Skip to comments.City says no photo-foolery
Posted on 09/01/2006 8:58:53 AM PDT by Snickering Hound
As red-light enforcement cameras start taking money shots at 10 city intersections today, police are warning that it's illegal to try and thwart the technology.
Starting today, owners of vehicles the cameras catch running red lights will receive $75 civil fines. The cameras photograph rear license plates, and citations are mailed to registered vehicle owners.
Officials are cautioning drivers not to use clear sprays and license-plate covers advertised as preventing cameras from taking readable images of plate numbers.
"It's against the law," said Executive Assistant Chief of Police Martha Montalvo, who oversees the camera program.
Most of the stealth products create a glossy covering that sellers say causes a glare when hit by the camera's flash.
Pennsylvania-based Phantom Plate Inc. and other manufacturers of the products have gained business as more cities adopt camera technology for traffic enforcement. Phantom Plate's most popular product, PhotoBlocker Spray, and other items are sold mainly on the Internet.
Phantom Plate has seen an increase in sales in Houston and Texas recently, said company spokesman Joe Scott.
As in many other states, Texas makes it a misdemeanor to obscure a license plate, including use of "a coating, covering or protective material that distorts angular visibility or detectability." Another state law makes it a felony to alter a government document or impair its legibility.
Scott acknowledged that Phantom Plate's PhotoShield clear license-plate covers are illegal in Texas. But state law does not prohibit sprays, such as PhotoBlocker, that are invisible to the naked eye and only affect photos, he said.
New York and Illinois passed laws in recent years against PhotoBlocker Spray, Scott said. An attorney in Houston's legal department said the city has no plans for such an ordinance.
American Traffic Solutions Inc., the company that runs the camera system in Houston, says most such products aren't effective including PhotoBlocker Spray, which sells for $29.99.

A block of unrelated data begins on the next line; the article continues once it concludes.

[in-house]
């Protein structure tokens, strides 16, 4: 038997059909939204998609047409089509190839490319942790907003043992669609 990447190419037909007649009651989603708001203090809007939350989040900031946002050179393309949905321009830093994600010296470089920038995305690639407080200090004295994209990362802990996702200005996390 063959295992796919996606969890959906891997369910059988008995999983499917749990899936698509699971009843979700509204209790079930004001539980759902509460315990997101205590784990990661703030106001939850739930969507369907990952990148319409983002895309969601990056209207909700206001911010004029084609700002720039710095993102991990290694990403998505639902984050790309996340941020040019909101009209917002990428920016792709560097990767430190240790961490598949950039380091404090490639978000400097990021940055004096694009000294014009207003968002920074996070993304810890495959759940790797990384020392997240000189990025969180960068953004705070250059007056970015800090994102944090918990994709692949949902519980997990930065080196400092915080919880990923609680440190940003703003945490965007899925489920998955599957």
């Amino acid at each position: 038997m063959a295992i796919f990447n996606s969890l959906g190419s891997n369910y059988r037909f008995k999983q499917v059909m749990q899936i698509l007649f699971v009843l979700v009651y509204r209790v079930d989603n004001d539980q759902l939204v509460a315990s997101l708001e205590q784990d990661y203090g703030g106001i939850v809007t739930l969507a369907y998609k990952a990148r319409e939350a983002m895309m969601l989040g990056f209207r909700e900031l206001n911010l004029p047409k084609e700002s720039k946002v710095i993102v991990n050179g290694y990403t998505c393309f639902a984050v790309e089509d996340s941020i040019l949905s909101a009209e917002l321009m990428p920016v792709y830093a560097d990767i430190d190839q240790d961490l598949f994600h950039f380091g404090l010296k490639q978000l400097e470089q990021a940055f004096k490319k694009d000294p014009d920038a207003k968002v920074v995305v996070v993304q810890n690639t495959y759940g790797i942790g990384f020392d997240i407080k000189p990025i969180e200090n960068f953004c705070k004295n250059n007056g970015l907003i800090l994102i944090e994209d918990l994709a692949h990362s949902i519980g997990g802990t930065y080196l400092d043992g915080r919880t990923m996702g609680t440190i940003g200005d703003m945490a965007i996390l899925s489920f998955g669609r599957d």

"It's a waste of money. Just stop on red," said Jim Tuton, CEO of Phoenix-based ATS, which also has camera-enforcement projects in Seattle, New York and Philadelphia.
Scott said his company does not condone red-light violators but wants to protect them from overzealous prosecution. Like other opponents of red-light cameras, he says the program is simply a way for the city and vendor to make money.
Houston's $75 fine is low compared with some other cities that use the technology, Tuton said.
Violators have 45 days after the ticket is issued to pay the fine or request a hearing. Violators who do neither will receive a final warning before a collection agency attempts to collect the debt. The city has no mechanism for penalizing violators who don't pay the fine.
Police can still write tickets misdemeanor criminal citations that carry fines up to $200.
The City Council approved Houston's camera project in 2004, but it was delayed by debate in the state Legislature last year over whether to ban red-light cameras. This year, it was stalled at City Hall for months by rejected contractors who said the vendor-selection process was unfair.
So far, cameras have been installed at 10 intersections, but the goal is to use them at 50 sites. Police are expected to announce the next 10 locations sometime this month.
The list likely will include several intersections that belong to the Texas Department of Transportation. Texas Attorney General Greg Abbott recently told the city it's legal to install cameras on TxDOT roads.
City officials project that the program will bring in $6.7 million for the fiscal year ending next June 30.
Of that, about $2.4 million will go to ATS. It also will receive a processing fee for each citation if the number of violators caught daily by each camera exceeds 25. But the per-camera payment is capped at $5,000 a month, to blunt criticism that a per-citation payment structure gives companies incentive to design systems that catch many violators.